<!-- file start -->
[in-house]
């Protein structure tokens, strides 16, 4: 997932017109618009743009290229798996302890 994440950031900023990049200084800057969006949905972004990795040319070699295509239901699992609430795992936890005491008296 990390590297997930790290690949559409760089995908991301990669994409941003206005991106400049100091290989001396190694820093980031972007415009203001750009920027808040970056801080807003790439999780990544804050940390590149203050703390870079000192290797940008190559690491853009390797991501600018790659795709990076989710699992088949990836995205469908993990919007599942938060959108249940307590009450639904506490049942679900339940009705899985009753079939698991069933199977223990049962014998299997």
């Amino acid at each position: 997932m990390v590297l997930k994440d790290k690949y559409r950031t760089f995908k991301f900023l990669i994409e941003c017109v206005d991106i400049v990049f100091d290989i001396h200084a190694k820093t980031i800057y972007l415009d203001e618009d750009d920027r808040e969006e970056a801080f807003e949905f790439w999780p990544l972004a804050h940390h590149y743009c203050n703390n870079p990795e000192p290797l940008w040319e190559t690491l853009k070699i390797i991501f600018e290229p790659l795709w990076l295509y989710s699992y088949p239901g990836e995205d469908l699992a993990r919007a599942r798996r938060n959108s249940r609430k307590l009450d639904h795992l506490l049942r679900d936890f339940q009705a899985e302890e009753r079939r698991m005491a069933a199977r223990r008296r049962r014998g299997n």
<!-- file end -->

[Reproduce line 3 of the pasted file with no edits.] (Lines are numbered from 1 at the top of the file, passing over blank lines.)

């Amino acid at each position: 997932m990390v590297l997930k994440d790290k690949y559409r950031t760089f995908k991301f900023l990669i994409e941003c017109v206005d991106i400049v990049f100091d290989i001396h200084a190694k820093t980031i800057y972007l415009d203001e618009d750009d920027r808040e969006e970056a801080f807003e949905f790439w999780p990544l972004a804050h940390h590149y743009c203050n703390n870079p990795e000192p290797l940008w040319e190559t690491l853009k070699i390797i991501f600018e290229p790659l795709w990076l295509y989710s699992y088949p239901g990836e995205d469908l699992a993990r919007a599942r798996r938060n959108s249940r609430k307590l009450d639904h795992l506490l049942r679900d936890f339940q009705a899985e302890e009753r079939r698991m005491a069933a199977r223990r008296r049962r014998g299997n």